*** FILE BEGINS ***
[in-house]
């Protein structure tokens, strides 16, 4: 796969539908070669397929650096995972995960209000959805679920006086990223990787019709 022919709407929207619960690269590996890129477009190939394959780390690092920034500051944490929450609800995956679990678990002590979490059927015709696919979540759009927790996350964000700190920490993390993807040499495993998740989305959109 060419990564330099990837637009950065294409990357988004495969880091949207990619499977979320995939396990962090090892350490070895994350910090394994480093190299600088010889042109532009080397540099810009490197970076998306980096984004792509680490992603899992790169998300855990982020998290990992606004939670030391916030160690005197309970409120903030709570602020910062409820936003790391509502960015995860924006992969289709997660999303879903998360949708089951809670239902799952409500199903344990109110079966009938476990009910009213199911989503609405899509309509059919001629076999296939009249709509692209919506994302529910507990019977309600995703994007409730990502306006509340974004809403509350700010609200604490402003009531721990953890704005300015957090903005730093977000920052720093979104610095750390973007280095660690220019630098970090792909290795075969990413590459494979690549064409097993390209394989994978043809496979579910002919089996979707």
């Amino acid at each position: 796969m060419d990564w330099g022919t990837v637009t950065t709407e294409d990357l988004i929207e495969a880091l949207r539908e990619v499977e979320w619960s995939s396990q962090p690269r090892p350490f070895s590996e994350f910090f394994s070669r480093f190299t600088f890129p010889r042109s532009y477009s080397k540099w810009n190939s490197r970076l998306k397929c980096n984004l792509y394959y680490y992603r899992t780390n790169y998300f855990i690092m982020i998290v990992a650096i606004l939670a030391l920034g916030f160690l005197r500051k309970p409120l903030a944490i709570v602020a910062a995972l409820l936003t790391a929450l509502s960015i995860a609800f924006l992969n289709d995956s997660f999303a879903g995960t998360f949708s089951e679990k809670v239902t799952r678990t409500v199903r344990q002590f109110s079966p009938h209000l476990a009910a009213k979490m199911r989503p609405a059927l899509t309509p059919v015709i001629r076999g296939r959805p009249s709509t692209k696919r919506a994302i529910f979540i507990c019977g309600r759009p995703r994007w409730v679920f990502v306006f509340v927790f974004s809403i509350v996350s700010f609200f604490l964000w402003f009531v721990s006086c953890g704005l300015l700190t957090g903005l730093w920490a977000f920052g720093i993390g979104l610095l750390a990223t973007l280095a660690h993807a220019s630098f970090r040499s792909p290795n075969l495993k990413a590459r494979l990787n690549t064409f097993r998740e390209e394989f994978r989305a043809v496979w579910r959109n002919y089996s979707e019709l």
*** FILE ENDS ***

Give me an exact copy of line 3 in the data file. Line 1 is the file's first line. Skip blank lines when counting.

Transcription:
């Amino acid at each position: 796969m060419d990564w330099g022919t990837v637009t950065t709407e294409d990357l988004i929207e495969a880091l949207r539908e990619v499977e979320w619960s995939s396990q962090p690269r090892p350490f070895s590996e994350f910090f394994s070669r480093f190299t600088f890129p010889r042109s532009y477009s080397k540099w810009n190939s490197r970076l998306k397929c980096n984004l792509y394959y680490y992603r899992t780390n790169y998300f855990i690092m982020i998290v990992a650096i606004l939670a030391l920034g916030f160690l005197r500051k309970p409120l903030a944490i709570v602020a910062a995972l409820l936003t790391a929450l509502s960015i995860a609800f924006l992969n289709d995956s997660f999303a879903g995960t998360f949708s089951e679990k809670v239902t799952r678990t409500v199903r344990q002590f109110s079966p009938h209000l476990a009910a009213k979490m199911r989503p609405a059927l899509t309509p059919v015709i001629r076999g296939r959805p009249s709509t692209k696919r919506a994302i529910f979540i507990c019977g309600r759009p995703r994007w409730v679920f990502v306006f509340v927790f974004s809403i509350v996350s700010f609200f604490l964000w402003f009531v721990s006086c953890g704005l300015l700190t957090g903005l730093w920490a977000f920052g720093i993390g979104l610095l750390a990223t973007l280095a660690h993807a220019s630098f970090r040499s792909p290795n075969l495993k990413a590459r494979l990787n690549t064409f097993r998740e390209e394989f994978r989305a043809v496979w579910r959109n002919y089996s979707e019709l």